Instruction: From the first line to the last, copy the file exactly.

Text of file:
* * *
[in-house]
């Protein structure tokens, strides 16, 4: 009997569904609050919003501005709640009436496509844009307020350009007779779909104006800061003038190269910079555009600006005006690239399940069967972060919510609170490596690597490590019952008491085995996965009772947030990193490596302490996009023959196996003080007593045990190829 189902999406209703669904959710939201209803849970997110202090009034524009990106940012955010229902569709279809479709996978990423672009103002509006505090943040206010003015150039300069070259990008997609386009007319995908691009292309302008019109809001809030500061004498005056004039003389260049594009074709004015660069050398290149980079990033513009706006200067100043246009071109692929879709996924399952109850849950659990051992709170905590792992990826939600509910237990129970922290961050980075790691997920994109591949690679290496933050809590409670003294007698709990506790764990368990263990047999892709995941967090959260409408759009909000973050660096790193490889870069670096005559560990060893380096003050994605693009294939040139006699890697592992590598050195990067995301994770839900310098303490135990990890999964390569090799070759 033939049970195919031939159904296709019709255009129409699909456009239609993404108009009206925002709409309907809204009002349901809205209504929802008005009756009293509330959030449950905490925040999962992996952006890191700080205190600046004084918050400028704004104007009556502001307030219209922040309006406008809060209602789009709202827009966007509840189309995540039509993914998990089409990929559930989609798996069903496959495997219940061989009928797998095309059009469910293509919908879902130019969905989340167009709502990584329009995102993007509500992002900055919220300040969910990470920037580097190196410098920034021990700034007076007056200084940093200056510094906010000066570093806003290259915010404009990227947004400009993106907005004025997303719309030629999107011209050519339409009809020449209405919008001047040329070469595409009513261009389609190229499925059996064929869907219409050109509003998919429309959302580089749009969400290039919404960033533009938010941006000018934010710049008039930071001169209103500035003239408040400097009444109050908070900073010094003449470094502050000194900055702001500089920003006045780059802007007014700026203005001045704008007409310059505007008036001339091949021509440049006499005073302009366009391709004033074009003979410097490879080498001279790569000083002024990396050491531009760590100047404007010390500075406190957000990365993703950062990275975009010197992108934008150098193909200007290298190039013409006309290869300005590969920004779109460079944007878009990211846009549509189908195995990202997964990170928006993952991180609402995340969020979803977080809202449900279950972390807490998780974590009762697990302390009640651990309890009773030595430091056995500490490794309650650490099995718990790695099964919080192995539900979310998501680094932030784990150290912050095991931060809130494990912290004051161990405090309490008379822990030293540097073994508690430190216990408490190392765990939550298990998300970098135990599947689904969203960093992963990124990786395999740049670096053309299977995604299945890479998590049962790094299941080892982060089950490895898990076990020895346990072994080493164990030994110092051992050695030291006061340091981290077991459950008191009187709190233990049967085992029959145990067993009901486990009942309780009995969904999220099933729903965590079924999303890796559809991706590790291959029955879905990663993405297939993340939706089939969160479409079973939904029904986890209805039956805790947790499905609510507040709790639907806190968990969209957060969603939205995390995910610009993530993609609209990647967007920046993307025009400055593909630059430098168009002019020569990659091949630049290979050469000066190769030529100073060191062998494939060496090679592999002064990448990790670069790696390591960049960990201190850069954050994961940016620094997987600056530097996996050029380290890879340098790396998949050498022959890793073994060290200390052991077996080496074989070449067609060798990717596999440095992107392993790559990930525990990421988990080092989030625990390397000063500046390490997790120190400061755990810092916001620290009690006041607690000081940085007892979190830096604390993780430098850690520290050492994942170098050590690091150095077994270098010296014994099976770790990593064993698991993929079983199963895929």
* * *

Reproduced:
[in-house]
């Protein structure tokens, strides 16, 4: 009997569904609050919003501005709640009436496509844009307020350009007779779909104006800061003038190269910079555009600006005006690239399940069967972060919510609170490596690597490590019952008491085995996965009772947030990193490596302490996009023959196996003080007593045990190829 189902999406209703669904959710939201209803849970997110202090009034524009990106940012955010229902569709279809479709996978990423672009103002509006505090943040206010003015150039300069070259990008997609386009007319995908691009292309302008019109809001809030500061004498005056004039003389260049594009074709004015660069050398290149980079990033513009706006200067100043246009071109692929879709996924399952109850849950659990051992709170905590792992990826939600509910237990129970922290961050980075790691997920994109591949690679290496933050809590409670003294007698709990506790764990368990263990047999892709995941967090959260409408759009909000973050660096790193490889870069670096005559560990060893380096003050994605693009294939040139006699890697592992590598050195990067995301994770839900310098303490135990990890999964390569090799070759 033939049970195919031939159904296709019709255009129409699909456009239609993404108009009206925002709409309907809204009002349901809205209504929802008005009756009293509330959030449950905490925040999962992996952006890191700080205190600046004084918050400028704004104007009556502001307030219209922040309006406008809060209602789009709202827009966007509840189309995540039509993914998990089409990929559930989609798996069903496959495997219940061989009928797998095309059009469910293509919908879902130019969905989340167009709502990584329009995102993007509500992002900055919220300040969910990470920037580097190196410098920034021990700034007076007056200084940093200056510094906010000066570093806003290259915010404009990227947004400009993106907005004025997303719309030629999107011209050519339409009809020449209405919008001047040329070469595409009513261009389609190229499925059996064929869907219409050109509003998919429309959302580089749009969400290039919404960033533009938010941006000018934010710049008039930071001169209103500035003239408040400097009444109050908070900073010094003449470094502050000194900055702001500089920003006045780059802007007014700026203005001045704008007409310059505007008036001339091949021509440049006499005073302009366009391709004033074009003979410097490879080498001279790569000083002024990396050491531009760590100047404007010390500075406190957000990365993703950062990275975009010197992108934008150098193909200007290298190039013409006309290869300005590969920004779109460079944007878009990211846009549509189908195995990202997964990170928006993952991180609402995340969020979803977080809202449900279950972390807490998780974590009762697990302390009640651990309890009773030595430091056995500490490794309650650490099995718990790695099964919080192995539900979310998501680094932030784990150290912050095991931060809130494990912290004051161990405090309490008379822990030293540097073994508690430190216990408490190392765990939550298990998300970098135990599947689904969203960093992963990124990786395999740049670096053309299977995604299945890479998590049962790094299941080892982060089950490895898990076990020895346990072994080493164990030994110092051992050695030291006061340091981290077991459950008191009187709190233990049967085992029959145990067993009901486990009942309780009995969904999220099933729903965590079924999303890796559809991706590790291959029955879905990663993405297939993340939706089939969160479409079973939904029904986890209805039956805790947790499905609510507040709790639907806190968990969209957060969603939205995390995910610009993530993609609209990647967007920046993307025009400055593909630059430098168009002019020569990659091949630049290979050469000066190769030529100073060191062998494939060496090679592999002064990448990790670069790696390591960049960990201190850069954050994961940016620094997987600056530097996996050029380290890879340098790396998949050498022959890793073994060290200390052991077996080496074989070449067609060798990717596999440095992107392993790559990930525990990421988990080092989030625990390397000063500046390490997790120190400061755990810092916001620290009690006041607690000081940085007892979190830096604390993780430098850690520290050492994942170098050590690091150095077994270098010296014994099976770790990593064993698991993929079983199963895929």